During each COR session there are 4 guiding principles that are followed:
1. Focus upon practitioners’ presentation of common clinical dilemmas.
2. Create a common language and supportive environment.
3. Enhance understanding of psychosocial aspects of child development, emotional and behavioral disorders, and disabilities, and the ability of providers to help families cope.
4. Increase the providers’ ability and comfort to differentiate transient from more severe disorders. Both prospective and retrospective analytical approaches are utilized to promote understanding of the case and plan for optimum care moving forward.
The COR program at the University of Minnesota also collects quantitative and qualitative feedback for continuous quality improvement. Over 90% of participants reported that COR meetings met the program objectives well and most participants stated that they would continue to attend COR in the future (64.7% of respondents).
Some examples of general comments about the University of Minnesota COR program from attendees include: “a great opportunity to engage with peers”; “interactive and designed to address meaningful clinical problems”; and “convenient and free.” Suggestions for improvement include: “cases with effects of technology on children with autism”; and “ethics cases and challenges with medication management.”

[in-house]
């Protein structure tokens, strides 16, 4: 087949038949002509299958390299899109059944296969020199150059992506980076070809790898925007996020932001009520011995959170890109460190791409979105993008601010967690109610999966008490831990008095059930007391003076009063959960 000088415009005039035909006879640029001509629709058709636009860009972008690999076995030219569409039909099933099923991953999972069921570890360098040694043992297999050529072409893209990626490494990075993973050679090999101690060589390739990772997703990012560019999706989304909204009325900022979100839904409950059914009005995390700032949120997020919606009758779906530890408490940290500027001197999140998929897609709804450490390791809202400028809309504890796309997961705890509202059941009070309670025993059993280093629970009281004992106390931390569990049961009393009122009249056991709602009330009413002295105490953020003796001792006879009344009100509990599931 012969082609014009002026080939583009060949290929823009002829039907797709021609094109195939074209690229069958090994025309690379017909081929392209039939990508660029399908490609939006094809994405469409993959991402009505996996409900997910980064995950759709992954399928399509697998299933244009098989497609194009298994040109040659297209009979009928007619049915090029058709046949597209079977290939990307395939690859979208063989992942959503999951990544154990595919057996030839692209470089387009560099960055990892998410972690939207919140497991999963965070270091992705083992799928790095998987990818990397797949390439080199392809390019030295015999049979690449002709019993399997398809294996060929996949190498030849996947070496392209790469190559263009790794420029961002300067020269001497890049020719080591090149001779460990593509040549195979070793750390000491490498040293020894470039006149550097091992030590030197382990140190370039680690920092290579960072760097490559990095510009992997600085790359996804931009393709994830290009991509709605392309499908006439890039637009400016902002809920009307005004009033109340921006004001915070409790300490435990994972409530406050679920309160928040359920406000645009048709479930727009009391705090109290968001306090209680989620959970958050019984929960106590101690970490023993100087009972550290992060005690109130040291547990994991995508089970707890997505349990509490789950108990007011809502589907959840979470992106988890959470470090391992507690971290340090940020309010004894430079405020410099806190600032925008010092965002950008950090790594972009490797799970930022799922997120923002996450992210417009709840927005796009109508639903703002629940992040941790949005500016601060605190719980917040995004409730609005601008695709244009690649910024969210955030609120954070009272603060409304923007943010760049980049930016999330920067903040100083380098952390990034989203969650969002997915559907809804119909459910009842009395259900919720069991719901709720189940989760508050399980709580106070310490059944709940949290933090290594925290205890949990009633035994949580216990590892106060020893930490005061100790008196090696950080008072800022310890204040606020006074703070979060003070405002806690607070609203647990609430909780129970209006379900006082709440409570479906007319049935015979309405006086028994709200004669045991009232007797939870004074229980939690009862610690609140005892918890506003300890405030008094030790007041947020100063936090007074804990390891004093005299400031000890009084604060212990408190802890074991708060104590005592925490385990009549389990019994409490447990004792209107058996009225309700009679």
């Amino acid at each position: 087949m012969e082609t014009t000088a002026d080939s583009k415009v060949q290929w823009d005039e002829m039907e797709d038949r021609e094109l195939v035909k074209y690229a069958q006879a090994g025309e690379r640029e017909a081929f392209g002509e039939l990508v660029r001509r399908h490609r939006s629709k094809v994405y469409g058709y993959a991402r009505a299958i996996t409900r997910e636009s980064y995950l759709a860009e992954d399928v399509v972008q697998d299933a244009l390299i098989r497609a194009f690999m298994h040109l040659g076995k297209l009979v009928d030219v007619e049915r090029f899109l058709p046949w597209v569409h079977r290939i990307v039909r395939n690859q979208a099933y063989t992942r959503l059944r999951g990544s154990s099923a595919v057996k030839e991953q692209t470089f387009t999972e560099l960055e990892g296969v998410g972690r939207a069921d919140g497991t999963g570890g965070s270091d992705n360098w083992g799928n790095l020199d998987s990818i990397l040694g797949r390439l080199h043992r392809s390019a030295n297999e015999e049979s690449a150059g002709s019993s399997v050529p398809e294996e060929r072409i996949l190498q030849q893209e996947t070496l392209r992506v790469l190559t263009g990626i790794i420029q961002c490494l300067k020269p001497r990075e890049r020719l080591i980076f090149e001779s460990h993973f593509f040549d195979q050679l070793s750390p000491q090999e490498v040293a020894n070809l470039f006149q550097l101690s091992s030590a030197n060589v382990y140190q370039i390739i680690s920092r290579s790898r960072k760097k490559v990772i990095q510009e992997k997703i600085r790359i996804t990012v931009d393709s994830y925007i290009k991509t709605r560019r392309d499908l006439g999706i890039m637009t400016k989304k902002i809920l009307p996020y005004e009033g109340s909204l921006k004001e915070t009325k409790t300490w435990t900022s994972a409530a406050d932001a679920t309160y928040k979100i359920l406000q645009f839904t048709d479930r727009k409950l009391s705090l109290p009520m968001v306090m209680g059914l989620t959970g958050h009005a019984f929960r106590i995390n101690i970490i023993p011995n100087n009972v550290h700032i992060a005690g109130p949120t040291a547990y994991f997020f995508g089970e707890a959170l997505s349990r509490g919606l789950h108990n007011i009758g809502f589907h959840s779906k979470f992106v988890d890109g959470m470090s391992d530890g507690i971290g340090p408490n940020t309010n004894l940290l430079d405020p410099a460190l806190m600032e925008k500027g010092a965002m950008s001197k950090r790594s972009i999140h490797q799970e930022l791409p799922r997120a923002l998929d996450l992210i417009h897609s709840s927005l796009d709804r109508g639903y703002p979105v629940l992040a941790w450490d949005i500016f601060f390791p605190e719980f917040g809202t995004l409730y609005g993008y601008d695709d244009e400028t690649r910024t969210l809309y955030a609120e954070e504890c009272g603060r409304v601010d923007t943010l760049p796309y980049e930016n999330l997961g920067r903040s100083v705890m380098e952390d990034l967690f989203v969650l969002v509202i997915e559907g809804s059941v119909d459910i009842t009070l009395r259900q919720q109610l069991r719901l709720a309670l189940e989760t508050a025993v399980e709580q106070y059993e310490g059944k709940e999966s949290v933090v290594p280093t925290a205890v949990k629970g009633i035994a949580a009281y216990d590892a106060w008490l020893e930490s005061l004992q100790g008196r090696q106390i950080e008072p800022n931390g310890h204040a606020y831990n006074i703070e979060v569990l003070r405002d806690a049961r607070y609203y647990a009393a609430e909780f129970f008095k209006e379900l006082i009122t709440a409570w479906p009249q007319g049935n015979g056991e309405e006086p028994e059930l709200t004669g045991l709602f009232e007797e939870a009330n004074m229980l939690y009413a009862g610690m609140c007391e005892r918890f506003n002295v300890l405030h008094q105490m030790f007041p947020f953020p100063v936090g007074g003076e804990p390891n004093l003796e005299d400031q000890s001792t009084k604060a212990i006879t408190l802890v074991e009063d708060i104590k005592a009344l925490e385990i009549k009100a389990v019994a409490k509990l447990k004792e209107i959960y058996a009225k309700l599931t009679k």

Challenges faced by our COR program include recruiting community providers outside the university to attend the sessions and lower participation numbers for monthly morning community sessions compared with monthly residency training-based lunch sessions. To increase participation, we have combined the community and residency training sessions into one monthly lunch session (with food provided), while offering virtual participation options. We encourage community clinics to block an hour of time for their clinicians to participate in COR monthly. Finally, we are exploring ways to help physicians to gain Maintenance of Certification (MOC) credit for COR participation.
The COR program at the University of Minnesota is a case-based continuing-education initiative funded by the MCHB to address mental health training gaps for PCPs. Other programs could use the COR model to provide ongoing education and encourage collaboration among PCPs, primary care trainees, and mental health professionals.
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7. Roth A. ‘Mental health is health’: Docs who treat kids get trained to spot mental health problems. Minnesota Public Radio News. Available at: https:/www.mprnews.org/story/2019/05/29/mental-health-is-health-training-docs-who-treat-kids-to-spot-mental-health-programs. Published May 29, 2019. Accessed October 2, 2019.